An Outstanding ArtsVest Partnership

Now in its tenth year, artsVest Ontario brings sponsorship training, mentorship and matching incentive funds to selected Ontario communities. In 2015, Kingston is one of those communities. As a recipient of some of these funds, Theatre Kingston is letting us know how they used the funding.

During this initiative, Theatre Kingston's strongest partnership was with a local accommodation, the Frontenac Club Inn. In an effort to provide our audiences with a unique theatrical experience, it was determined that we would produce a piece of site-specific theatre in our 2014-15 season. When we purchased the Toronto-based production of Elizabeth-Darcy: an adaptation of Pride & Prejudice, we went on the hunt for a local exciting venue in which to present the piece. The Frontenac Club Inn, a Victorian-era mansion in downtown Kingston, was an ideal location for the play to take place - having been faithfully restored and updated by its owners, Susan Shaw and Beare Weatherup. 

Our team sat down with the owners, whose business can get quite slow in the winter months and worked out a partnership that would be mutually beneficial. In return for the use of the Frontenac Club Inn as a performance venue, Theatre Kingston would represent the Inn in all of its show marketing collaterals, including putting the Inn's signage at the centre of the promotional poster artwork. In addition, the primary angle of our publicity work would revolve around the venue, its charm, hospitable environment, and wonderful staff. The added bonus from the business' perspective was that 30 new guests/performance would be strolling through the animated venue. During the run of the show, the Inn staff baked cookies and served tea and coffee to the play's audience, answering questions about the rooms and taking small detours with people to show off some of the corners of the Inn that weren't covered by the show's track.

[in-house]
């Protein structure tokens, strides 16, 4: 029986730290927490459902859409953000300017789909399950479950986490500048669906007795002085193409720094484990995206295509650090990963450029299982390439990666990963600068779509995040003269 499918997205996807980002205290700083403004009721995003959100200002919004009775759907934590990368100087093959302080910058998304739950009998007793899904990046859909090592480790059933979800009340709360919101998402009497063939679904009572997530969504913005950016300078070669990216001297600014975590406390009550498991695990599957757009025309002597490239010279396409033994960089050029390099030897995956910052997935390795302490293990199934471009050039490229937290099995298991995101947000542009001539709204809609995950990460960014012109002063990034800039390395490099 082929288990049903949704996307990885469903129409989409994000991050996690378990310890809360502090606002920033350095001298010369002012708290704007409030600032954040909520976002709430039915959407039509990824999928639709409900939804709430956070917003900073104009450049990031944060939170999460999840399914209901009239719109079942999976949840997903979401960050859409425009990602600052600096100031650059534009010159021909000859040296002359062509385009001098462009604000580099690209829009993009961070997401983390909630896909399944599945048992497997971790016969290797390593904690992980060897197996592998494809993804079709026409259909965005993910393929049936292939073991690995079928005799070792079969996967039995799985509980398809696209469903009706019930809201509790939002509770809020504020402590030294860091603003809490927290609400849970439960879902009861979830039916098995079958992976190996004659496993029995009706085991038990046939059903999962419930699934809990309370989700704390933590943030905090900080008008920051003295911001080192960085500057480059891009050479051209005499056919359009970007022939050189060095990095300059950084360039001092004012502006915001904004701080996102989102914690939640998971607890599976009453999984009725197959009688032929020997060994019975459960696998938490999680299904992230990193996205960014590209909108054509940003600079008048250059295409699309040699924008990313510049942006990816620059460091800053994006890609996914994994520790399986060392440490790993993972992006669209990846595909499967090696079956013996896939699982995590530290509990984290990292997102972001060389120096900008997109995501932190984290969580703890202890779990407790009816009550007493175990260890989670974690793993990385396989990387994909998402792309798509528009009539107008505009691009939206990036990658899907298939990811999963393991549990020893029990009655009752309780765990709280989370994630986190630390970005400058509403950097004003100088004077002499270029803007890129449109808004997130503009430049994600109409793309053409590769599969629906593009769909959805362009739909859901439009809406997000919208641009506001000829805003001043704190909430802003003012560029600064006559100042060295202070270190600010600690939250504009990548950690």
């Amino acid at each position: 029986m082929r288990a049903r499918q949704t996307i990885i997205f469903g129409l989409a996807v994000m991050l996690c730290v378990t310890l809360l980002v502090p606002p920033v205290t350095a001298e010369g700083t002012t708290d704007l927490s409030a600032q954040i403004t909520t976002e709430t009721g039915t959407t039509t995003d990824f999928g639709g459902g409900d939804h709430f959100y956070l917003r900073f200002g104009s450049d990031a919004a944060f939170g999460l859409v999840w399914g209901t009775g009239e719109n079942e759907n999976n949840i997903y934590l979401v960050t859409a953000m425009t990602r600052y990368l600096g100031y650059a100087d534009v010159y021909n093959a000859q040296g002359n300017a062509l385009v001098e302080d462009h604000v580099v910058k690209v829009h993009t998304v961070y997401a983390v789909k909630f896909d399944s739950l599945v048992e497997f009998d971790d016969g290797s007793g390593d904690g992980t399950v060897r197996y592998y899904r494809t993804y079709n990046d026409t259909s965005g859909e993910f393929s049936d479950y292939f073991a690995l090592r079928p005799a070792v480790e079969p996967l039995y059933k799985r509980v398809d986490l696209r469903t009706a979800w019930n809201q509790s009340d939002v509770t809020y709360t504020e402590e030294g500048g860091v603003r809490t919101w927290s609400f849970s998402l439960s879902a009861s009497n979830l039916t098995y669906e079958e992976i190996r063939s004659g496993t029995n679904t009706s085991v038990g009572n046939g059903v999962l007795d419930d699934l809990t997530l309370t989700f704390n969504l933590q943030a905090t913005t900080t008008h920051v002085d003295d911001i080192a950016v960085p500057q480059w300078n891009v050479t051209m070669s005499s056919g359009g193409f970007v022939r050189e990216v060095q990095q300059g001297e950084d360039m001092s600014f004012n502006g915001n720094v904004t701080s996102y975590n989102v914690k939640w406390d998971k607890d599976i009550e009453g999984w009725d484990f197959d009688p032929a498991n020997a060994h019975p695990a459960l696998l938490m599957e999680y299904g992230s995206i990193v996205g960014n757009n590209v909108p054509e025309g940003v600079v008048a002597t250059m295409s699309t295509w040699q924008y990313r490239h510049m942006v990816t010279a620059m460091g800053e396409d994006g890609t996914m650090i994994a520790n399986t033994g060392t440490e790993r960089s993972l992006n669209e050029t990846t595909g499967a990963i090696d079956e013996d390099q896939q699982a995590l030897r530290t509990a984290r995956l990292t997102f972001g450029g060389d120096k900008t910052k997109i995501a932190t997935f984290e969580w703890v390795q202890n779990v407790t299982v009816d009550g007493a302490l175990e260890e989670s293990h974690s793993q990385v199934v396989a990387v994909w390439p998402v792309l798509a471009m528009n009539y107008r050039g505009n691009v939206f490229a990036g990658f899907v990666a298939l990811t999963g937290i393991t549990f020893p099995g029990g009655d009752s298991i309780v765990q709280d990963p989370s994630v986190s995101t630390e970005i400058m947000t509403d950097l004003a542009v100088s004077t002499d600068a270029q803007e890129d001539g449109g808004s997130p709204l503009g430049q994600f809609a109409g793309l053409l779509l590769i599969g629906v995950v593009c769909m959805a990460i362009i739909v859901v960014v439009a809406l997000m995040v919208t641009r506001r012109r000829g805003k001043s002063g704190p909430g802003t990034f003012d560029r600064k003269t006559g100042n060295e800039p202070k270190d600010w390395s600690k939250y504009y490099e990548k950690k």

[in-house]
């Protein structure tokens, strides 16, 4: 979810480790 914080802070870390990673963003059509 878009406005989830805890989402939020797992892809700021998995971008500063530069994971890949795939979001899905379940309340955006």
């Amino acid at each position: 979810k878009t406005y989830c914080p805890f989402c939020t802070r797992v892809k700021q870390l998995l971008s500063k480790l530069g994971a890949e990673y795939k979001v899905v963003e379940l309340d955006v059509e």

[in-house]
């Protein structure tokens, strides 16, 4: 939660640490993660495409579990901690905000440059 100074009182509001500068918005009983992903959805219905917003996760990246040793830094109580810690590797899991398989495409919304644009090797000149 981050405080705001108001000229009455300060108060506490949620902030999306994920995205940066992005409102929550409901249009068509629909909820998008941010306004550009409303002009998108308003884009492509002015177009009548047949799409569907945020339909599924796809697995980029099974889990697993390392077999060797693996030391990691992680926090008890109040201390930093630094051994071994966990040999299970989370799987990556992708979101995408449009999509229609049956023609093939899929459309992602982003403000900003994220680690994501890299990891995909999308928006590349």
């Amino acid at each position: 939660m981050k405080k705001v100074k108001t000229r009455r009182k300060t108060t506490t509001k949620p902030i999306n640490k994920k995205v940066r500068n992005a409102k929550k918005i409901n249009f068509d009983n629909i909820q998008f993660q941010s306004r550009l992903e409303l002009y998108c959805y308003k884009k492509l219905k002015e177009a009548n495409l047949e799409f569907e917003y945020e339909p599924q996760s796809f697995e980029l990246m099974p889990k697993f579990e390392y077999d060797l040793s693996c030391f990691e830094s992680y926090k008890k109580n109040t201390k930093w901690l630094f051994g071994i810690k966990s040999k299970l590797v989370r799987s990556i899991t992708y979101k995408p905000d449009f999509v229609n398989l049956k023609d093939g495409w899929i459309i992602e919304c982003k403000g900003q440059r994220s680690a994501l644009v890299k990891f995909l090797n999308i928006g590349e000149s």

This project also brought out several other local businesses that wanted to take part in the partnership that we had built with the Frontenac Club Inn. Local fine-dining establishment Le Chien Noir, contacted the company to establish a dinner package with the production that proved more popular than any package we had ever offered. A local downtown bakery, Madigan's, offered scones and jam for our audiences that lingered at the Inn during our weekend matinee post-show talkbacks. And a new local brewery, Stone City Ales, in the midst of launching an English Ale, contacted the company about hosting a tasting at the Inn alongside the production. All of these incredible connections were spawned simply from that one agreement between an arts organization and a local business to work together.